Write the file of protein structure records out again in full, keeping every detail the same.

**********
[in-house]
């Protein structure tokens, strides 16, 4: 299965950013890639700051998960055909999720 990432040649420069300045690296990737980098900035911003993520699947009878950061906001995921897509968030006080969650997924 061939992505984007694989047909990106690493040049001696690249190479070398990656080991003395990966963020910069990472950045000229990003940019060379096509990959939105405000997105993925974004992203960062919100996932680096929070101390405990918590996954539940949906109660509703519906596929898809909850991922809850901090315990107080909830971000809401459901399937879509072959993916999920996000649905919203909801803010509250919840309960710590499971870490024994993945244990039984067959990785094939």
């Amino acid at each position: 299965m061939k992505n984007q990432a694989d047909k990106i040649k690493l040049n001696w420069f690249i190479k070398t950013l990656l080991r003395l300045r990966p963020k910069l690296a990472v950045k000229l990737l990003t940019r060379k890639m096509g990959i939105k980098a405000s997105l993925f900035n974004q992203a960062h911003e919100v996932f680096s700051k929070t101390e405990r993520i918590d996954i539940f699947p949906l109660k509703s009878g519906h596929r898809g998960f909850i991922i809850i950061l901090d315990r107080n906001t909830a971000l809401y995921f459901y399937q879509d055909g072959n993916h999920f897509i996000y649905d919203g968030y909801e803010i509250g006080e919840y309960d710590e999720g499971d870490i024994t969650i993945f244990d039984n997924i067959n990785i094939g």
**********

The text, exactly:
[in-house]
């Protein structure tokens, strides 16, 4: 299965950013890639700051998960055909999720 990432040649420069300045690296990737980098900035911003993520699947009878950061906001995921897509968030006080969650997924 061939992505984007694989047909990106690493040049001696690249190479070398990656080991003395990966963020910069990472950045000229990003940019060379096509990959939105405000997105993925974004992203960062919100996932680096929070101390405990918590996954539940949906109660509703519906596929898809909850991922809850901090315990107080909830971000809401459901399937879509072959993916999920996000649905919203909801803010509250919840309960710590499971870490024994993945244990039984067959990785094939």
């Amino acid at each position: 299965m061939k992505n984007q990432a694989d047909k990106i040649k690493l040049n001696w420069f690249i190479k070398t950013l990656l080991r003395l300045r990966p963020k910069l690296a990472v950045k000229l990737l990003t940019r060379k890639m096509g990959i939105k980098a405000s997105l993925f900035n974004q992203a960062h911003e919100v996932f680096s700051k929070t101390e405990r993520i918590d996954i539940f699947p949906l109660k509703s009878g519906h596929r898809g998960f909850i991922i809850i950061l901090d315990r107080n906001t909830a971000l809401y995921f459901y399937q879509d055909g072959n993916h999920f897509i996000y649905d919203g968030y909801e803010i509250g006080e919840y309960d710590e999720g499971d870490i024994t969650i993945f244990d039984n997924i067959n990785i094939g």